Order of withdrawals can make a difference

Deciding which of the “three legs of the stool” to spend first depends to a great extent on tax laws. Most people know that delaying taking Social Security payments until age 70 can mean higher payments later; they may not realize that a portion of Social Security income is taxable at ordinary tax rates, which currently is set at a maximum 37%.

Remember that tax issues and IRS rules on qualified plan distributions can be very complicated. For example, although your money can grow tax-deferred inside a 401(k) or pension account, once you take a withdrawal, the entire distribution is hit with your ordinary-income tax rate and possible penalties if you’re under age 59½. On the other hand, selling stocks you hold in a taxable account means that only your capital gains will be taxed at the current maximum of 20% (depending on your income). Some think it’s best to take money first from regular taxable investment accounts and let tax-deferred accounts continue to grow.

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Not everyone agrees with this strategy, though. Depending on your circumstances, some think it makes sense to withdraw money from your IRA and 401(k) before spending down your taxable assets. “The idea is to let the assets that will be taxed at the lowest rate accumulate for the longest time,” says Robert Carlson, author of The New Rules of Retirement: Strategies for a Secure Future. For example, if you think income tax rates will be higher in the future, you may want to spend down your taxable assets sooner. Consider enlisting the assistance of online tools or retaining a financial planner to tailor the order of withdrawals to your specific needs and tax situation.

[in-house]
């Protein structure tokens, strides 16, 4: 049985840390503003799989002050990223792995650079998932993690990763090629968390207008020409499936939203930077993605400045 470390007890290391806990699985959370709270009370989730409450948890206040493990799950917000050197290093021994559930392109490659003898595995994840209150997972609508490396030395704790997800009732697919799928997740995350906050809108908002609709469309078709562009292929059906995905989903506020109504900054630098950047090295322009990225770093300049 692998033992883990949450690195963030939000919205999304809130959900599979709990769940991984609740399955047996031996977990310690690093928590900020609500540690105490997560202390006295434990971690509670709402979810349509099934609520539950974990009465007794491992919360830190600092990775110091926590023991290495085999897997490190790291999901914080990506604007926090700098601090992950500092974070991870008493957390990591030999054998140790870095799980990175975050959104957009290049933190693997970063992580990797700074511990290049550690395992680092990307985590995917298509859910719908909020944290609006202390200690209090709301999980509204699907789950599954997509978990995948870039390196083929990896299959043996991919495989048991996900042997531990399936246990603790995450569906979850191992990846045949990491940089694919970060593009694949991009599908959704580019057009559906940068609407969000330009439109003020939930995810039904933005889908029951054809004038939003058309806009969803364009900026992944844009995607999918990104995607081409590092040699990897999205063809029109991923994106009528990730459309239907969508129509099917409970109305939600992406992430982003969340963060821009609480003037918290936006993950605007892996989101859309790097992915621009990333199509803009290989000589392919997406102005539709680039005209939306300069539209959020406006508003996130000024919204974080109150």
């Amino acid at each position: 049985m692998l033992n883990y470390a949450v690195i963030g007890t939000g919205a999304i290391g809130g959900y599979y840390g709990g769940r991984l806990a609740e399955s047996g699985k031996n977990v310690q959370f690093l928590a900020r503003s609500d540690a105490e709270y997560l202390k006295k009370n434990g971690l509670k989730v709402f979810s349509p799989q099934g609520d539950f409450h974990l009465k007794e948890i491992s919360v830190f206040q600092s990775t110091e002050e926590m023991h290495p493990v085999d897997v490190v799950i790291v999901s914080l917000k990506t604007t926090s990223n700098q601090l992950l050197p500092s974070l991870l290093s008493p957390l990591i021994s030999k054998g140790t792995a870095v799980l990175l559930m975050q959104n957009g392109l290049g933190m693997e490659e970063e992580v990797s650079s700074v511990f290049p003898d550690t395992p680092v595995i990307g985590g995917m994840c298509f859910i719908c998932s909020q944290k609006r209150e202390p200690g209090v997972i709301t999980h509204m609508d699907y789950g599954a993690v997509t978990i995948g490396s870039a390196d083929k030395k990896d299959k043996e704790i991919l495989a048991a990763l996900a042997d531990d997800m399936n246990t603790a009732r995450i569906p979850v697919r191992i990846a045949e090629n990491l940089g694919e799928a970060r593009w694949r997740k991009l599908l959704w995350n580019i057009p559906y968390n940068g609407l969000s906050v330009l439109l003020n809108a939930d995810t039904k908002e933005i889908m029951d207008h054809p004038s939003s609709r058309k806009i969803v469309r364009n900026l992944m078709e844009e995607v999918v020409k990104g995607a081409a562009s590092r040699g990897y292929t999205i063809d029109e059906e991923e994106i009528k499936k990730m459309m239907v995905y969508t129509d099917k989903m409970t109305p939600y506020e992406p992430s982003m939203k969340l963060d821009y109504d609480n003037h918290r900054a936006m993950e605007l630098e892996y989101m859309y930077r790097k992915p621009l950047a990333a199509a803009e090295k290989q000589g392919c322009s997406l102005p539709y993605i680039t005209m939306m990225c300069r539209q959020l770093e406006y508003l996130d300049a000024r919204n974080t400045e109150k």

Sources: 1. Withdraws from qualified plans prior to age 59½ may be subject to a 10% IRS penalty. Account values are subject to income tax upon distribution. This discussion is not intended to show the performance of any fund for any period of time or fluctuations in principal value or investment return. Periodic investment plans do not ensure a profit nor protect against loss in declining markets.
2 . Gerstein Fisher, “What’s a Sustainable Withdrawal Rate for a Retirement Portfolio?” Seekingalpha.com, May 1, 2018. https://seekingalpha.com/article/4168085-sustainable-withdrawal-rate-retirement-portfolio.
This material was created for educational and informational purposes only and is not intended as ERISA, tax, legal or investment advice. LPL Financial and its advisors are providing educational services only and are not able to provide participants with investment advice specific to their particular needs. If you are seeking investment advice specific to your needs, such advice services must be obtained on your own, separate from this educational material.